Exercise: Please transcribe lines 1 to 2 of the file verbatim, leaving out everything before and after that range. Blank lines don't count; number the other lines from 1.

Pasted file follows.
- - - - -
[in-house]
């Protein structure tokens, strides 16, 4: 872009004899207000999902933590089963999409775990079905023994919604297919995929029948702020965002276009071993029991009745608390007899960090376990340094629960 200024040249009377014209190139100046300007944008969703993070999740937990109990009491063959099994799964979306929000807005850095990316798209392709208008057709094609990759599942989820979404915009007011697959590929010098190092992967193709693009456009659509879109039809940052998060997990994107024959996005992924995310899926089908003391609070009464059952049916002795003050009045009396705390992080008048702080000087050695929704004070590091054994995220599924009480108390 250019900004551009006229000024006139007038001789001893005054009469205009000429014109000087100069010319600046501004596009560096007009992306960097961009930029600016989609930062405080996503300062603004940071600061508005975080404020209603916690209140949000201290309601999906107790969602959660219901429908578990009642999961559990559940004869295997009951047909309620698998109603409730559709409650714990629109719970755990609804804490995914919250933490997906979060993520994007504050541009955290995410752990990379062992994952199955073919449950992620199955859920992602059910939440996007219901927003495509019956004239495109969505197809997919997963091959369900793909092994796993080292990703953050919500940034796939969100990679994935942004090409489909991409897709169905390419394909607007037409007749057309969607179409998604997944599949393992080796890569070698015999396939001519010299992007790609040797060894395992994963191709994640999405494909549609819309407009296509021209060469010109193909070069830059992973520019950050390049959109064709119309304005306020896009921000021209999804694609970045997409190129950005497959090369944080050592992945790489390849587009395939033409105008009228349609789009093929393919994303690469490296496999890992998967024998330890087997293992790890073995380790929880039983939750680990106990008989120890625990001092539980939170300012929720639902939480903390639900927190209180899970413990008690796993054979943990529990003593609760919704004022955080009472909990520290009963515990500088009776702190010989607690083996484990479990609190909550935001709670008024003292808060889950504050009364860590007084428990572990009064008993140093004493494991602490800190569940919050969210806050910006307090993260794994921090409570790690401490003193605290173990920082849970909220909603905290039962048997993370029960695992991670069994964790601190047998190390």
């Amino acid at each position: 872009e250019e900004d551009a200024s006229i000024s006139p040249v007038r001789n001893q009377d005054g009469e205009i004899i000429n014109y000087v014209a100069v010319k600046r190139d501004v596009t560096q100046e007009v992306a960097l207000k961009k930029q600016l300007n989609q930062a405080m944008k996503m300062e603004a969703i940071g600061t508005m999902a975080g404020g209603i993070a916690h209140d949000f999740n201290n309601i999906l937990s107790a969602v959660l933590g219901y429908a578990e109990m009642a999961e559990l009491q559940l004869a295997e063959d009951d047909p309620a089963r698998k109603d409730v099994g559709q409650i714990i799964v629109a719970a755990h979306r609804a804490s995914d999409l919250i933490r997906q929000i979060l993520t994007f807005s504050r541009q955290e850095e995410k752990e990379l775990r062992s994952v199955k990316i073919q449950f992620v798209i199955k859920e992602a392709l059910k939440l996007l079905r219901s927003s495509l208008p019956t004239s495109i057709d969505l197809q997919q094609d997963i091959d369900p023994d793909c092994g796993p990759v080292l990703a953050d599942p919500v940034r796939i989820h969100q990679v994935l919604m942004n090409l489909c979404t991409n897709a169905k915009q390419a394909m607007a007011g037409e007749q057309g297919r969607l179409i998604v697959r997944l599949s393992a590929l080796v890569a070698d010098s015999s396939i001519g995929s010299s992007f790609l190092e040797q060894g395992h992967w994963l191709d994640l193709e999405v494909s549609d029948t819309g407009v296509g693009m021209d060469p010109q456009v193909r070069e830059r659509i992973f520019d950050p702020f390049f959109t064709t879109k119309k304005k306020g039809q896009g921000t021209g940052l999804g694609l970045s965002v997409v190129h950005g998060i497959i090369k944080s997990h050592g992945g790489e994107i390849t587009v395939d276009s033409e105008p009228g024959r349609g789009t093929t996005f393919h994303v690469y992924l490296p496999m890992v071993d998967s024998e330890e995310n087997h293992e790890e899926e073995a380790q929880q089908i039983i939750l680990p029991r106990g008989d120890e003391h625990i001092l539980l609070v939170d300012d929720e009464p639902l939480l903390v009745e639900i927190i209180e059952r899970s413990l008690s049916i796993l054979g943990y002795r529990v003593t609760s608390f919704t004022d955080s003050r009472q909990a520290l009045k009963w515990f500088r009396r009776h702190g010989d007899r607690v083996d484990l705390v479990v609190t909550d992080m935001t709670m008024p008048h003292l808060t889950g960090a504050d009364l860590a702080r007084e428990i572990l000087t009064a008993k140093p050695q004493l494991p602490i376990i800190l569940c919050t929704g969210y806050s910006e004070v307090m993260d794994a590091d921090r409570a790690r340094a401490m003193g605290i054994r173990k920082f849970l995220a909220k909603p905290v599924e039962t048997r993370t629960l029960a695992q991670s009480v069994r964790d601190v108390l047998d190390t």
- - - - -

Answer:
[in-house]
């Protein structure tokens, strides 16, 4: 872009004899207000999902933590089963999409775990079905023994919604297919995929029948702020965002276009071993029991009745608390007899960090376990340094629960 200024040249009377014209190139100046300007944008969703993070999740937990109990009491063959099994799964979306929000807005850095990316798209392709208008057709094609990759599942989820979404915009007011697959590929010098190092992967193709693009456009659509879109039809940052998060997990994107024959996005992924995310899926089908003391609070009464059952049916002795003050009045009396705390992080008048702080000087050695929704004070590091054994995220599924009480108390 250019900004551009006229000024006139007038001789001893005054009469205009000429014109000087100069010319600046501004596009560096007009992306960097961009930029600016989609930062405080996503300062603004940071600061508005975080404020209603916690209140949000201290309601999906107790969602959660219901429908578990009642999961559990559940004869295997009951047909309620698998109603409730559709409650714990629109719970755990609804804490995914919250933490997906979060993520994007504050541009955290995410752990990379062992994952199955073919449950992620199955859920992602059910939440996007219901927003495509019956004239495109969505197809997919997963091959369900793909092994796993080292990703953050919500940034796939969100990679994935942004090409489909991409897709169905390419394909607007037409007749057309969607179409998604997944599949393992080796890569070698015999396939001519010299992007790609040797060894395992994963191709994640999405494909549609819309407009296509021209060469010109193909070069830059992973520019950050390049959109064709119309304005306020896009921000021209999804694609970045997409190129950005497959090369944080050592992945790489390849587009395939033409105008009228349609789009093929393919994303690469490296496999890992998967024998330890087997293992790890073995380790929880039983939750680990106990008989120890625990001092539980939170300012929720639902939480903390639900927190209180899970413990008690796993054979943990529990003593609760919704004022955080009472909990520290009963515990500088009776702190010989607690083996484990479990609190909550935001709670008024003292808060889950504050009364860590007084428990572990009064008993140093004493494991602490800190569940919050969210806050910006307090993260794994921090409570790690401490003193605290173990920082849970909220909603905290039962048997993370029960695992991670069994964790601190047998190390």